If you’ve ever experienced either of these two sport injuries you understand the pain they inflict but also the disruption they cause to your life; simple tasks suddenly become overwhelmingly difficult to complete. In addition to new pain, the game that you so love is now associated with discomfort – it’s a bad situation that is common for active people over 35.

The difference between Tennis and Golf Elbow

Golfer’s Elbow (medial epicondylitis) is a type of tendonitis that causes pain on the inside of the elbow. It occurs where the tendons of the forearm muscles attach to the bony area. This pain travels to your forearm and wrist and is characterized by stiffness, tenderness, weakness, and even tingling; this pain can either emerge suddenly or develop over time.

Tennis Elbow (Lateral epicondylitis) is also a type of tendonitis but it causes pain on the outside of the elbow. This can be caused by either sudden or subtle damage to the area, but most often from repetitive use of the wrist. Symptoms for this feel like pain increasing to the outer elbow and is often made worse by continued use of your wrists and fingers. Pain, such as stiffness and aching, make it similar to golf elbow.

50% of tennis players get Tennis Elbow, but these injuries do not develop only in athletes; landscapers, guitarists and even sewers are commonly diagnosed with these forms of tendonitis. Anyone using their wrists and clenching their fingers in a repetitive motion for long periods of time can find themselves with this condition.

Often people don’t treat them as serious as more intense traumatic sports injuries, but they can develop into serious conditions that require surgery. If you can’t bend your elbow, it is inflamed, or even deformed, then you must see a doctor. It’s hard to externally test for these conditions, but doctors can diagnose you with the symptoms described. If this is impacting your daily activity then that is a big reason to seek professional help.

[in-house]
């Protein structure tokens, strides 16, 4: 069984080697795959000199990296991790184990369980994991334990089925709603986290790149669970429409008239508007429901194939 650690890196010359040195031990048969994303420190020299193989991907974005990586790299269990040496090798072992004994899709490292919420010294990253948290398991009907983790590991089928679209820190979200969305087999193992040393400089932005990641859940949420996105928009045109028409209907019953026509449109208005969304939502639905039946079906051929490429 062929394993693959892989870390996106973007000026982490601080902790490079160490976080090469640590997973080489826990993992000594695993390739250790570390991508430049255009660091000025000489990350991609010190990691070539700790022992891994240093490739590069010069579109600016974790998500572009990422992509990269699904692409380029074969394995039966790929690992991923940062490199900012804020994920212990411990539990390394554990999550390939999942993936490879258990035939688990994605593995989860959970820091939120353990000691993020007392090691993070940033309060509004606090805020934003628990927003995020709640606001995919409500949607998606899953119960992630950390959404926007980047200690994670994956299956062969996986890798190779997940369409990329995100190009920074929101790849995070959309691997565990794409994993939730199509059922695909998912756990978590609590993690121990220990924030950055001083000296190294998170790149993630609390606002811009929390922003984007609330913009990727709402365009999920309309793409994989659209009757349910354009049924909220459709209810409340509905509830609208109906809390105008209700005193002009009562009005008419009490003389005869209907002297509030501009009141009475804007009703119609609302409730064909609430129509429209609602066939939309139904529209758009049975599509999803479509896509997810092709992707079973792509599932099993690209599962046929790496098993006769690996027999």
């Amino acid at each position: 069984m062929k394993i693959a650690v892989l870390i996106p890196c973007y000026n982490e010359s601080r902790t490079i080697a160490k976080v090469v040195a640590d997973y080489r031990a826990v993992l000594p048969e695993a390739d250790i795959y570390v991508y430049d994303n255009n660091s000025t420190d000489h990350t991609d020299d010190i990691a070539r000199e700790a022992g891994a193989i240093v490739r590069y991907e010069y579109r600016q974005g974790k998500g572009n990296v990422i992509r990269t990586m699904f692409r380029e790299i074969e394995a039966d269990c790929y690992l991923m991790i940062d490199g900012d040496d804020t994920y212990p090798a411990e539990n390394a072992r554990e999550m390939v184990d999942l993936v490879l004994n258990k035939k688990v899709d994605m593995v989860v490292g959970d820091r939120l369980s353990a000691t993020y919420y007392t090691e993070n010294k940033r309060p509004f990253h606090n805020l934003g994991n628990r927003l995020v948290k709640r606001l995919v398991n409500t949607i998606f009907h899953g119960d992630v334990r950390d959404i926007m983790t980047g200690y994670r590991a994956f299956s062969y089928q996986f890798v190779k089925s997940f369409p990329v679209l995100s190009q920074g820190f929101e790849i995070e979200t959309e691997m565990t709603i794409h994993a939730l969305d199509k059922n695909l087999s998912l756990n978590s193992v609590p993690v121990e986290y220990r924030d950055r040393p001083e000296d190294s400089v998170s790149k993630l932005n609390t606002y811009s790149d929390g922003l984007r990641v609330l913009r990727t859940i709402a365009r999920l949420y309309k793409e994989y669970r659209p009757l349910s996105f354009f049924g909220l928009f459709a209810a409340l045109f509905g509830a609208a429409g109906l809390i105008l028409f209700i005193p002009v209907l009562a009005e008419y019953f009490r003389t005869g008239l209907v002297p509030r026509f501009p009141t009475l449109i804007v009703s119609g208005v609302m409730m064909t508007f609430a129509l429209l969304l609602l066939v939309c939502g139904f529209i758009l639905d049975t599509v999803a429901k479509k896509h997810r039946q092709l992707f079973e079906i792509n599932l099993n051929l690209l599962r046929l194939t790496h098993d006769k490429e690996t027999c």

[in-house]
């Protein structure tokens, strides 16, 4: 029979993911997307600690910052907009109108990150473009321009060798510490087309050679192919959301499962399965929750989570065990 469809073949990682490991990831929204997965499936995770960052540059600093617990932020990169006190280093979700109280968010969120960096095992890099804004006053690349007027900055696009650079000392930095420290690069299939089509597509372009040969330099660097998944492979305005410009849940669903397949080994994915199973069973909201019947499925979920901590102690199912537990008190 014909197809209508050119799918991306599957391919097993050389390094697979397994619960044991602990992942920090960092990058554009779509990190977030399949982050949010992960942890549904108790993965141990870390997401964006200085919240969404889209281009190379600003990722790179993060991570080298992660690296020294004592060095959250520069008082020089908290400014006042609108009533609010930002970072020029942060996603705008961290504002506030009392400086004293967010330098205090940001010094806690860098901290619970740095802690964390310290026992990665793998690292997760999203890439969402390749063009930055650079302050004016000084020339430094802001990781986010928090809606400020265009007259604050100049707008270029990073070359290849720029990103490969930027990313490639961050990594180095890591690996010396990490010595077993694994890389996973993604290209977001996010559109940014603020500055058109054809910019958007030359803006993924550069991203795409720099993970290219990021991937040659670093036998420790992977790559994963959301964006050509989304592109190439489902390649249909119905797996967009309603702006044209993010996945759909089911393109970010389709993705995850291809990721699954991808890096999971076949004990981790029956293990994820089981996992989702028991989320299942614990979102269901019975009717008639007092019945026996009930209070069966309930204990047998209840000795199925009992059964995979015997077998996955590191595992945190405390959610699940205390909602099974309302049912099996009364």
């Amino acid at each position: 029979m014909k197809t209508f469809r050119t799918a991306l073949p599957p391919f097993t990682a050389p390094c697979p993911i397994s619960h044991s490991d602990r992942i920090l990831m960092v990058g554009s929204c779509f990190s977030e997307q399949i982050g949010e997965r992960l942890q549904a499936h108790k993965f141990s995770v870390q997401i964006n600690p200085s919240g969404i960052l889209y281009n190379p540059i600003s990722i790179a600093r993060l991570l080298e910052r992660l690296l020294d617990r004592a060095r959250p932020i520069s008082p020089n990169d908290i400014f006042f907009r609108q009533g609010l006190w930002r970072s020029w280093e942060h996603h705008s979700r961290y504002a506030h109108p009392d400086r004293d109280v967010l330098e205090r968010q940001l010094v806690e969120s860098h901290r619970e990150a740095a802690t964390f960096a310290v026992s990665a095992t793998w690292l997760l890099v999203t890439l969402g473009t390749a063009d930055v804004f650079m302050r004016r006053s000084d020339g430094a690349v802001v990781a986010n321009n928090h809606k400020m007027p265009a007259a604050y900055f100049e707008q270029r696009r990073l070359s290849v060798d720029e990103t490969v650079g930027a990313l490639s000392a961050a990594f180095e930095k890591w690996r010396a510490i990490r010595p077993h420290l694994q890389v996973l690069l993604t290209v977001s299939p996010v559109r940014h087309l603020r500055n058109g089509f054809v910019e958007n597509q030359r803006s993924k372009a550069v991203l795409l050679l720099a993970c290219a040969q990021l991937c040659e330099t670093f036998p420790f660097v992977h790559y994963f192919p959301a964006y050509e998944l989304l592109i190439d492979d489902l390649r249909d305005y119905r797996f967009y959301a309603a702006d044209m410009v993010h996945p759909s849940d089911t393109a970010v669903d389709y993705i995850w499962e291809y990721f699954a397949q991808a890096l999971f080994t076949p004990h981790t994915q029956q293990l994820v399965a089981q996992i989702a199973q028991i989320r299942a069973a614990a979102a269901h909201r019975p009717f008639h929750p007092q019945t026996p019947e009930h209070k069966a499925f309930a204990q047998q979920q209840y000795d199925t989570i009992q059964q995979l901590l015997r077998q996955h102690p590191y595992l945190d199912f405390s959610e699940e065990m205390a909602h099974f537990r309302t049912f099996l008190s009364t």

Pain Relief Options

Golf and Tennis Elbow are painful injuries but there are ways to combat the discomfort. First you need to acknowledge the problem and seek treatment; the longer you wait, the longer the recovery period will be. Working with a physical or occupational therapist is critical to your recovery. It is through strengthening the softened or weak muscles that you’ll not just recover the injured area but also prevent further damage. Also, be wary about ending a treatment plan too early as it increases the chance of re-injury to the tendon.

Because elbows are a part of the body, we’re all interested in why we are prone to these injuries. Treatments for tennis and golf elbow include physical therapy/stretching, lots of rest & ice, over-the-counter anti-inflammatory, and arm braces/splints. If the pain is not getting better with those common treatments, cortisone shots and even surgery is an option. Another big aid to reducing inflammation is a cleaner diet. Avoiding certain things, like sugar and dairy intake is a great start.

When playing tennis or golf, be hyper-aware of your technique and use proper equipment. Continued stretching before playing and strength training is your best bet for prevention. Prevention of these conditions resurfacing is done by proper stretching and warm up. With rest and appropriate treatment, you can slowly get back into the swing of things.

Technology has increasingly been updated to help cope with these traditional painful conditions. Web apps can provide a solution to your tennis and golf elbow, providing patients a guided therapy experience with animated graphics and performance tracking. The PT and OT Helper app is a resource that can help measure and monitor this condition.